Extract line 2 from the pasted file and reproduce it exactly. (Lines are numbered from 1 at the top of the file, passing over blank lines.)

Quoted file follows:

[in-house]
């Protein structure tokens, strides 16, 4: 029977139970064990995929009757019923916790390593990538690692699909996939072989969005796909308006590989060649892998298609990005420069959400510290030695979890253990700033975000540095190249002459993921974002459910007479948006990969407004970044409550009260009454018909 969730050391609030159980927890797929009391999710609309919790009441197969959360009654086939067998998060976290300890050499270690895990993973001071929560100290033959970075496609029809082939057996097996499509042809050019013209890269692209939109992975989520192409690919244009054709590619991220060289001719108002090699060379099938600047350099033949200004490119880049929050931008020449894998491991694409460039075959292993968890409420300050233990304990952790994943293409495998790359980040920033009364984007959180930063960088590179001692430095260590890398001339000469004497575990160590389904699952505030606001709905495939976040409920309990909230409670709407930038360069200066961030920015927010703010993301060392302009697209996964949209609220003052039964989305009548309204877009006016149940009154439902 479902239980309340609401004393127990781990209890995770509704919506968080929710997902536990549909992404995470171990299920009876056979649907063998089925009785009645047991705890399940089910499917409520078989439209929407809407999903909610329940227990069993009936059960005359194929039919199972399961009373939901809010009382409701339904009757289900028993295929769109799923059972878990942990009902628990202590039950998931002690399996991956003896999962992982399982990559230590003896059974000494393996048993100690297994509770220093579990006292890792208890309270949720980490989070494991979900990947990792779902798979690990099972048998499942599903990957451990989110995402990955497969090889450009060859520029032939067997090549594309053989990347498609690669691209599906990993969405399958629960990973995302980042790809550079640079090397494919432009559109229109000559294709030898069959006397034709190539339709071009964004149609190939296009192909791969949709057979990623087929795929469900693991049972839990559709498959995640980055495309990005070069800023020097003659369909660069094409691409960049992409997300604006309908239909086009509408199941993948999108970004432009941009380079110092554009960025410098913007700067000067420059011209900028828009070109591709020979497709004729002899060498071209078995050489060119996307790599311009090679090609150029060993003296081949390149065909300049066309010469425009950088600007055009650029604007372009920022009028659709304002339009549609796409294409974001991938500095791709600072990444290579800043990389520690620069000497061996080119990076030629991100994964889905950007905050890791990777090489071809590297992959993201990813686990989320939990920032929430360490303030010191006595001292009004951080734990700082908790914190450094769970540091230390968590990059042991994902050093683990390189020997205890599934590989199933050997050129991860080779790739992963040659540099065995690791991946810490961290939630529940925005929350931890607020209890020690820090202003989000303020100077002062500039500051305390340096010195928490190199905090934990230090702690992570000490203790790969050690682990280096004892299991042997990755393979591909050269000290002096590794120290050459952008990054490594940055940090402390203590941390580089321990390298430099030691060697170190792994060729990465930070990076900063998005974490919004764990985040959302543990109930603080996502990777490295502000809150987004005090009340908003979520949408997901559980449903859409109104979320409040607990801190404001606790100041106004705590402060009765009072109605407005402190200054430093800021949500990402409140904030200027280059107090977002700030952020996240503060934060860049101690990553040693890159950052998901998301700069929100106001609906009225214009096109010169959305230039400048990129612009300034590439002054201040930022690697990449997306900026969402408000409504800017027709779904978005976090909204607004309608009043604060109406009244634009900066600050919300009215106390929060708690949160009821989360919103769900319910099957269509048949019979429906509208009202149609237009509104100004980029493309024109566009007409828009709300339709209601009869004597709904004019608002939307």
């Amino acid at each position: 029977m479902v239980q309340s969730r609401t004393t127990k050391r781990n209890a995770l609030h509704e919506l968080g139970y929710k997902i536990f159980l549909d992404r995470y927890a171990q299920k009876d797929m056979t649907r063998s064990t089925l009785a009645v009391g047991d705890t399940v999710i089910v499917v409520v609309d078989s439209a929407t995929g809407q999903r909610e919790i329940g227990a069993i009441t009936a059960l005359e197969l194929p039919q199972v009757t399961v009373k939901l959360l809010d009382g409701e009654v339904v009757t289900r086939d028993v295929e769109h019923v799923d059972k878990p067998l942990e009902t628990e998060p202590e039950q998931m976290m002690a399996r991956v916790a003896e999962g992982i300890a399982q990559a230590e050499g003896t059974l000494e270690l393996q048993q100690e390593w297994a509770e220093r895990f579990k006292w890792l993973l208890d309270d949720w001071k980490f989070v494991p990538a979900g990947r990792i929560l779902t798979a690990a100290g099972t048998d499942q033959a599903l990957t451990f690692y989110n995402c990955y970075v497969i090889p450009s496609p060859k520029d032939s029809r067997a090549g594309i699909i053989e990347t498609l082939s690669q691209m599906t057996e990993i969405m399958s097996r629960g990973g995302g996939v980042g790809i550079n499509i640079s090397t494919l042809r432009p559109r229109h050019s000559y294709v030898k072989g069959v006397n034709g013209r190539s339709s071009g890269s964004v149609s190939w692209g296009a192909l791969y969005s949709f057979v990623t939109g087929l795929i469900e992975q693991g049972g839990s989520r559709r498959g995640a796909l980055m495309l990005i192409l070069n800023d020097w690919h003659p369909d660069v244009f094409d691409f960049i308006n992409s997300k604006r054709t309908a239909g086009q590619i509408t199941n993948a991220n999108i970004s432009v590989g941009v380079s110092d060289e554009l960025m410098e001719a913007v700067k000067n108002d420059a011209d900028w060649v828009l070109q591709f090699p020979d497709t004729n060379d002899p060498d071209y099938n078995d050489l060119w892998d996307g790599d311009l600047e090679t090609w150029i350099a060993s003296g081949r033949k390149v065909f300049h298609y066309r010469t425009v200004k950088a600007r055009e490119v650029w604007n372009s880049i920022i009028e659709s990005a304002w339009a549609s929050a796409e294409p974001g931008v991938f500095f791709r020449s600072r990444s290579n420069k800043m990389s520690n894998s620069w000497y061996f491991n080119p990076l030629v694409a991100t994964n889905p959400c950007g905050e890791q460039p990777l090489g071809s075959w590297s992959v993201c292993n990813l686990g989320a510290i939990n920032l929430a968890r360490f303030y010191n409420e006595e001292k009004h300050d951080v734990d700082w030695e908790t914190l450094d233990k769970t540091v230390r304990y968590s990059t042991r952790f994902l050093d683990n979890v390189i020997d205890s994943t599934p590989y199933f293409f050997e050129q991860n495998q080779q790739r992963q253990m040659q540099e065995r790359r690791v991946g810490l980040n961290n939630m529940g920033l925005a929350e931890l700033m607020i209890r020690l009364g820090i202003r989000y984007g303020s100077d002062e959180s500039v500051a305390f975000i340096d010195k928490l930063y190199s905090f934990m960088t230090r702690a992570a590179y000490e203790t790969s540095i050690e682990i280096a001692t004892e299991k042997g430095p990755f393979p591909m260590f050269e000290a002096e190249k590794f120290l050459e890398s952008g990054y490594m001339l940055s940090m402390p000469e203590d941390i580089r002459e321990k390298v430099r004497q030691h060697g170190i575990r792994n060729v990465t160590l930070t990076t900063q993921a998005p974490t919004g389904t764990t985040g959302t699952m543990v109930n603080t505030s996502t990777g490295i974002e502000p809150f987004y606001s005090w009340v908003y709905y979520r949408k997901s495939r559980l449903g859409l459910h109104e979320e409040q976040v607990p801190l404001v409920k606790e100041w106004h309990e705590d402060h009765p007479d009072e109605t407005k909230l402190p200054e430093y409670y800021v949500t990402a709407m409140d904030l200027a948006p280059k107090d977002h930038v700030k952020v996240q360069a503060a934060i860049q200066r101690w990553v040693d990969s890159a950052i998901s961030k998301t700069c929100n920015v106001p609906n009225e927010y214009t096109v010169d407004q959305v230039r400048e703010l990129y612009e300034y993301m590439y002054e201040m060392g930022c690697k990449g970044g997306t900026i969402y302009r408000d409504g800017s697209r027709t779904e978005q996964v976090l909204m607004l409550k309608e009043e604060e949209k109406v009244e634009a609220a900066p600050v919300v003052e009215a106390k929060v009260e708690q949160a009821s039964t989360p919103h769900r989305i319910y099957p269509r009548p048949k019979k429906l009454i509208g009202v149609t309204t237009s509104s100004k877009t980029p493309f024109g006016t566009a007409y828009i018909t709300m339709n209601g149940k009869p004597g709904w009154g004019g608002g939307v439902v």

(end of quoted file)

């Protein structure tokens, strides 16, 4: 029977139970064990995929009757019923916790390593990538690692699909996939072989969005796909308006590989060649892998298609990005420069959400510290030695979890253990700033975000540095190249002459993921974002459910007479948006990969407004970044409550009260009454018909 969730050391609030159980927890797929009391999710609309919790009441197969959360009654086939067998998060976290300890050499270690895990993973001071929560100290033959970075496609029809082939057996097996499509042809050019013209890269692209939109992975989520192409690919244009054709590619991220060289001719108002090699060379099938600047350099033949200004490119880049929050931008020449894998491991694409460039075959292993968890409420300050233990304990952790994943293409495998790359980040920033009364984007959180930063960088590179001692430095260590890398001339000469004497575990160590389904699952505030606001709905495939976040409920309990909230409670709407930038360069200066961030920015927010703010993301060392302009697209996964949209609220003052039964989305009548309204877009006016149940009154439902 479902239980309340609401004393127990781990209890995770509704919506968080929710997902536990549909992404995470171990299920009876056979649907063998089925009785009645047991705890399940089910499917409520078989439209929407809407999903909610329940227990069993009936059960005359194929039919199972399961009373939901809010009382409701339904009757289900028993295929769109799923059972878990942990009902628990202590039950998931002690399996991956003896999962992982399982990559230590003896059974000494393996048993100690297994509770220093579990006292890792208890309270949720980490989070494991979900990947990792779902798979690990099972048998499942599903990957451990989110995402990955497969090889450009060859520029032939067997090549594309053989990347498609690669691209599906990993969405399958629960990973995302980042790809550079640079090397494919432009559109229109000559294709030898069959006397034709190539339709071009964004149609190939296009192909791969949709057979990623087929795929469900693991049972839990559709498959995640980055495309990005070069800023020097003659369909660069094409691409960049992409997300604006309908239909086009509408199941993948999108970004432009941009380079110092554009960025410098913007700067000067420059011209900028828009070109591709020979497709004729002899060498071209078995050489060119996307790599311009090679090609150029060993003296081949390149065909300049066309010469425009950088600007055009650029604007372009920022009028659709304002339009549609796409294409974001991938500095791709600072990444290579800043990389520690620069000497061996080119990076030629991100994964889905950007905050890791990777090489071809590297992959993201990813686990989320939990920032929430360490303030010191006595001292009004951080734990700082908790914190450094769970540091230390968590990059042991994902050093683990390189020997205890599934590989199933050997050129991860080779790739992963040659540099065995690791991946810490961290939630529940925005929350931890607020209890020690820090202003989000303020100077002062500039500051305390340096010195928490190199905090934990230090702690992570000490203790790969050690682990280096004892299991042997990755393979591909050269000290002096590794120290050459952008990054490594940055940090402390203590941390580089321990390298430099030691060697170190792994060729990465930070990076900063998005974490919004764990985040959302543990109930603080996502990777490295502000809150987004005090009340908003979520949408997901559980449903859409109104979320409040607990801190404001606790100041106004705590402060009765009072109605407005402190200054430093800021949500990402409140904030200027280059107090977002700030952020996240503060934060860049101690990553040693890159950052998901998301700069929100106001609906009225214009096109010169959305230039400048990129612009300034590439002054201040930022690697990449997306900026969402408000409504800017027709779904978005976090909204607004309608009043604060109406009244634009900066600050919300009215106390929060708690949160009821989360919103769900319910099957269509048949019979429906509208009202149609237009509104100004980029493309024109566009007409828009709300339709209601009869004597709904004019608002939307």